Proceeds benefit activists travel to attend the SOCIALISM 2010 Conference in July 1-4 in Oakland, Calif. See the  Socialism 2010 Web site for more information. Contact info@seattleiso.org if you are interested in attending the conference with a group from Seattle.

Socialism 2010 - Ideas for Changing the World from International Socialist on Vimeo.

And here is a video preview from last year, it's 2009
but its gives a good sense of what the conference is like


Interview: David Parsons -- We make the university run

We make the university run
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United Auto Workers (UAW) Local 4121 represents around 4,500 Academic Student Employees (ASEs) at the University of Washington (UW). The contract covers undergraduate and graduate students working as research assistants (RAs), staff assistants, teaching assistants (TAs), reader/graders, tutors, fellows and trainees.

The first organizing drive for Local 4121 started around 10 years ago. At the end of the school year in June 2001, a two-week strike pressured the UW administration to work with the local in lobbying the Washington state legislature for union recognition. In 2004, the union was officially recognized and signed its first contract.
In early March of this year, negotiations for a new contract began between the local and the UW administration. April 30 marks the end of the union's second contract. On March 31, the union held a contract campaign rally on campus with some 200 union members and supporters. A week later, UAW Local 4121 President David Parsons met with Johnny Mao and Darrin Hoop to talk about the history of the local on campus and the ongoing negotiations and campaign to win a fair contract.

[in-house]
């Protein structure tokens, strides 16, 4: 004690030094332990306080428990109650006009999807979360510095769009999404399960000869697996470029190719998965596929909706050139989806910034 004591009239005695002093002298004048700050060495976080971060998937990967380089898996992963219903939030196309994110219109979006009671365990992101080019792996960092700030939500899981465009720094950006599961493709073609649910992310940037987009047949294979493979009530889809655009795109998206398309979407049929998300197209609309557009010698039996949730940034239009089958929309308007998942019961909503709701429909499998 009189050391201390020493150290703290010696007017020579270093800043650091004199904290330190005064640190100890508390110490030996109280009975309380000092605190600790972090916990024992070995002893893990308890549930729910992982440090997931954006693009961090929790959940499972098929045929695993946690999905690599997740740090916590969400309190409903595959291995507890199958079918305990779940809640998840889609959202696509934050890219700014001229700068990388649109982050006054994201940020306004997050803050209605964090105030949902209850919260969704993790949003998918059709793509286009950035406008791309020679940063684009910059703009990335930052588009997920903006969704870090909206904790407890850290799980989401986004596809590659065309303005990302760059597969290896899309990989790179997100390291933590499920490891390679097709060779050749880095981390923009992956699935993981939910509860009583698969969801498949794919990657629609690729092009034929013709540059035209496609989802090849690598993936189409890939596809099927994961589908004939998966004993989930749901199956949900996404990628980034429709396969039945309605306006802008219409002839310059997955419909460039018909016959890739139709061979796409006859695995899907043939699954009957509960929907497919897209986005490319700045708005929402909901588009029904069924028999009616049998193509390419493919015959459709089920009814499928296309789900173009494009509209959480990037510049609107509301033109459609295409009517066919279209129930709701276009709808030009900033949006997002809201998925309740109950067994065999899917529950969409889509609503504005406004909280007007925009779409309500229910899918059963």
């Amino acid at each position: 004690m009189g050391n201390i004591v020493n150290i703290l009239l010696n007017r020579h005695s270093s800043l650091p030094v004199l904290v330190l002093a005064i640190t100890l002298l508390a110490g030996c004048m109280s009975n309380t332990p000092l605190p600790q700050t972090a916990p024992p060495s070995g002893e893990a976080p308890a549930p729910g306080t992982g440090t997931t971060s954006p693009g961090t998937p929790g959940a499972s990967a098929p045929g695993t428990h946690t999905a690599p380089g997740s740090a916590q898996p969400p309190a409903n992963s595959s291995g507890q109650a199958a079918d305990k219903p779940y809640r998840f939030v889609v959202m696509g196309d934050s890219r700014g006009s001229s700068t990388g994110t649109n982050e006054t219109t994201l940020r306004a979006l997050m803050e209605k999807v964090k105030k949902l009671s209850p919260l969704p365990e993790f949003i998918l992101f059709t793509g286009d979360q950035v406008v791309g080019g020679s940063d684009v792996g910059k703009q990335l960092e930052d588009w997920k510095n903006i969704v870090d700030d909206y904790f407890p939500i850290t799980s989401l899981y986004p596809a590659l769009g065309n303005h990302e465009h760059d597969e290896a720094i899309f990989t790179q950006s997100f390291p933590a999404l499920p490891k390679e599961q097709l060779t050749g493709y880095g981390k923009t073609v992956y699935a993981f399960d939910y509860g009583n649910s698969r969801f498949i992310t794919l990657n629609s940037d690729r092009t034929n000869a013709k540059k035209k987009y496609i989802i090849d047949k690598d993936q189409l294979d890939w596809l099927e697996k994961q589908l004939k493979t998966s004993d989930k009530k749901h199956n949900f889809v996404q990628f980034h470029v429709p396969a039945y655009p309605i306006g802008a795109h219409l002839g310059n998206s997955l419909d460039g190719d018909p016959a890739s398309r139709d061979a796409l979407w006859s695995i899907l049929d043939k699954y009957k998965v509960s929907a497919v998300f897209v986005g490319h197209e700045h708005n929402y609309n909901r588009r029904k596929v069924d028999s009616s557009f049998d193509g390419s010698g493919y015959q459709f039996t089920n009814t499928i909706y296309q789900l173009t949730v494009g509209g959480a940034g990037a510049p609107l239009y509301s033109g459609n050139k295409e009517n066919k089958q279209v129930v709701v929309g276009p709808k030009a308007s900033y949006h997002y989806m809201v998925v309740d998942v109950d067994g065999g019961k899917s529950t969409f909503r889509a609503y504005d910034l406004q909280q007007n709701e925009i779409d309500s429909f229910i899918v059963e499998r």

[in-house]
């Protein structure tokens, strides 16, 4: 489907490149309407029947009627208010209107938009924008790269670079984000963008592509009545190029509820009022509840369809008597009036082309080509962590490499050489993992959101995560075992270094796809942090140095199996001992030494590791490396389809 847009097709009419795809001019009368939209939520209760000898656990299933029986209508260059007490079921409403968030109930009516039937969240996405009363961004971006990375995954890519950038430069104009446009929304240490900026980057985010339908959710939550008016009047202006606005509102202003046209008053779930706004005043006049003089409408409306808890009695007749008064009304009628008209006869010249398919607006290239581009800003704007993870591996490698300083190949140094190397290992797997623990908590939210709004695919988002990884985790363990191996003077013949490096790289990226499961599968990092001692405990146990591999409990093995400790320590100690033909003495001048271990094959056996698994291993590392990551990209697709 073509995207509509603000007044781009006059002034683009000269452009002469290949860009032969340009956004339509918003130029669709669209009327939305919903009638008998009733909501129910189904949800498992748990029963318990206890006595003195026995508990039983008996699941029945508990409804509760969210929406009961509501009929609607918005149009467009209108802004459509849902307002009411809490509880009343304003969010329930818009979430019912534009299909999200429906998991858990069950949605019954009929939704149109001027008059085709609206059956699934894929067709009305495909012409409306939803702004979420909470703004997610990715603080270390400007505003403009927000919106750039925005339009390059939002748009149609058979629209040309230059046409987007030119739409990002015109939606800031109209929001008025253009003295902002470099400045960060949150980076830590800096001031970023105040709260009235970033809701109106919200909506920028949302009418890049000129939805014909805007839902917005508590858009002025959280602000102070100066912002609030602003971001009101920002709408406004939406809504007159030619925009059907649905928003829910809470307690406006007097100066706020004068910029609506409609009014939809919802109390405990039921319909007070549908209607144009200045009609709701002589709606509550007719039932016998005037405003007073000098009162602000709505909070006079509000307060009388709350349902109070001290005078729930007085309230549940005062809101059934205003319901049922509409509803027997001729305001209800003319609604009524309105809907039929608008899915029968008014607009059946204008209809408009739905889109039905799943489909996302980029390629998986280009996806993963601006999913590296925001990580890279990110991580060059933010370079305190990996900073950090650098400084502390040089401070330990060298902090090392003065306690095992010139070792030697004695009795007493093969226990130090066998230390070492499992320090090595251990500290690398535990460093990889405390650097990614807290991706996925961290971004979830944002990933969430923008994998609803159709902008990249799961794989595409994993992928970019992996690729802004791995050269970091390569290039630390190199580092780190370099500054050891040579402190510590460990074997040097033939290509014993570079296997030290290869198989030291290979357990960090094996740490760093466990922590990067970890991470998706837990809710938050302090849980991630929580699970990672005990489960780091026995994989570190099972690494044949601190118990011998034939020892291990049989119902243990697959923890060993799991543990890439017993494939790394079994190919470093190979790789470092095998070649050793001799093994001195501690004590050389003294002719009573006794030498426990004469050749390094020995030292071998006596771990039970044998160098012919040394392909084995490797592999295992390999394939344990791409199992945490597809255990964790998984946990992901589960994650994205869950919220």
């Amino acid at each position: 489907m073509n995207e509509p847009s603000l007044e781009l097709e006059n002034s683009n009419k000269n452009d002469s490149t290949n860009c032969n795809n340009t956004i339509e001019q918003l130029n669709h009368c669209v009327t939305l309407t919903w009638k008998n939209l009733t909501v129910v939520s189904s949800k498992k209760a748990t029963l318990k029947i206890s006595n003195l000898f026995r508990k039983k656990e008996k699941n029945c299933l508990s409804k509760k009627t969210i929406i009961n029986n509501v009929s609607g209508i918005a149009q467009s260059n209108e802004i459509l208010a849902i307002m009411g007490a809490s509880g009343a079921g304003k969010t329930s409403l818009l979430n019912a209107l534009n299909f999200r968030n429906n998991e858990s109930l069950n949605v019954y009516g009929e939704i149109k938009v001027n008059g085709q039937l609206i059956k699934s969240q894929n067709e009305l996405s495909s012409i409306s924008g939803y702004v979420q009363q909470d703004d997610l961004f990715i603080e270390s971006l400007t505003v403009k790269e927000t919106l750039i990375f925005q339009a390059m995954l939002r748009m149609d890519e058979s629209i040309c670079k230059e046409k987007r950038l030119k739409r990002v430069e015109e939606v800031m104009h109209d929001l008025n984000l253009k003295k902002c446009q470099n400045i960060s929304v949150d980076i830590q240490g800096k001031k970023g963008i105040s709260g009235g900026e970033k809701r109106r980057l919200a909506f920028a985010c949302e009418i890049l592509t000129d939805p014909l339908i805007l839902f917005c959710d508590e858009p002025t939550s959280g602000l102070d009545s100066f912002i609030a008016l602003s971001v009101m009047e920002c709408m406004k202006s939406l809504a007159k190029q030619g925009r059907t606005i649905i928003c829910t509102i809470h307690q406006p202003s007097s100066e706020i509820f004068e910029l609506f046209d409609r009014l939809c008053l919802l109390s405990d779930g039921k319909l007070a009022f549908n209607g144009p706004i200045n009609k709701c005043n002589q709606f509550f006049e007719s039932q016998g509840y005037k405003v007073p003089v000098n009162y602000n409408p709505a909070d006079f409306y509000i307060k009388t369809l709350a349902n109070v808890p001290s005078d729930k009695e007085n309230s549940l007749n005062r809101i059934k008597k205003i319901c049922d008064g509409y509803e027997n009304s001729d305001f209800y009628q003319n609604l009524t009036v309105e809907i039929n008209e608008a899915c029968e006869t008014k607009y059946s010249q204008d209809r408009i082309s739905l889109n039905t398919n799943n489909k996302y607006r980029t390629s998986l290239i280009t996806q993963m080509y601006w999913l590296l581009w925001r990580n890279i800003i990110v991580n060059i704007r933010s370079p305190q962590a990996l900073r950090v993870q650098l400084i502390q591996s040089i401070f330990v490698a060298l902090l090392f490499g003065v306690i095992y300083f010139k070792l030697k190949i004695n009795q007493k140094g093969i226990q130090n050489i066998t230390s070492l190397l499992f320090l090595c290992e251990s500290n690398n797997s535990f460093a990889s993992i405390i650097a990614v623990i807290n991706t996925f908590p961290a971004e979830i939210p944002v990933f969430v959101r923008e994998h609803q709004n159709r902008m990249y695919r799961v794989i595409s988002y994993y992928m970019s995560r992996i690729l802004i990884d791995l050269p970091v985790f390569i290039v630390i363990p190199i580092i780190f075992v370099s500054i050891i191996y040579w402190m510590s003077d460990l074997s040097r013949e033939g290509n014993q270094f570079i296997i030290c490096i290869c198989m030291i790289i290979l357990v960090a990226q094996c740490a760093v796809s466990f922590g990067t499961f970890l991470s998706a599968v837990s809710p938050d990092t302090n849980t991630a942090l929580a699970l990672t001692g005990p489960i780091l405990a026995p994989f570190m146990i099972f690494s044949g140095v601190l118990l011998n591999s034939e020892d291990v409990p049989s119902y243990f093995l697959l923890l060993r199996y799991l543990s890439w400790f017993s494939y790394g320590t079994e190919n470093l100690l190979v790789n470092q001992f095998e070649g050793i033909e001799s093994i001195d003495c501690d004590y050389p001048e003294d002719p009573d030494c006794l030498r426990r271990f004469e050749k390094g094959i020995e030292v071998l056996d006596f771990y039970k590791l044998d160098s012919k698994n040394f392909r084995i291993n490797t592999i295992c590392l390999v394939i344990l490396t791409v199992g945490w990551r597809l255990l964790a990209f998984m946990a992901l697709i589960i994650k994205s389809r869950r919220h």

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Members of UAW Local 4121 on strike at the University of 
Washington in June 2001WHY IS it important for graduate students to organize?
FIRST, TO be clear, we're not just graduate students. The majority is, but the union includes anybody who is an academic student employee. That includes graders, readers and tutors, and there are also a number of undergraduates who work as TAs and RAs.

As to why we need to organize, we're ultimately a very cheap, but critical, labor force at the university, both in terms of carrying out its instructional mission, but also in terms of its research mission and its service mission.

Our members do essential work in each of those areas. Our instructional workers provide more than half of the total instructional hours to undergraduates on campus. Research assistants are a key part of the UW's ability to bring in over a billion dollars in grants and contracts. Our folks do research but also help to write the grants.

It's really important that as student employees, we have a strong voice. It can be very easy in a situation where you have mentoring relationships and advising relationships with the university that your needs as a worker can be overlooked. The fact that there are now so many unions of graduate student employees around the country is, I think, evidence of why this sector is really important to represent. It's an increasing trend.

IT TOOK four years to win union recognition?
TWO YEARS of organizing, a strike, a bill being passed in Olympia. We also faced a legal challenge. After the bill was passed, the university challenged whether or not it was appropriate to have research assistants be a part of the bargaining unit and that challenge landed us in a one-and-a-half year proceeding with the Public Employment Relations Commission. We won that as well. After all those things we negotiated and then ratified our first contract in 2004.

The strike was from June 1-15 in 2001. It was at the end of the quarter at a time, when most of the grading happens, which would have been done mostly by teaching assistants. We handed in our grading materials so the university could try and do it by themselves, which was difficult for them without our labor.
That had a major impact. It was a really intense job action--it took a lot out of everybody, as strikes do, but it was also a really meaningful part of the overall campaign.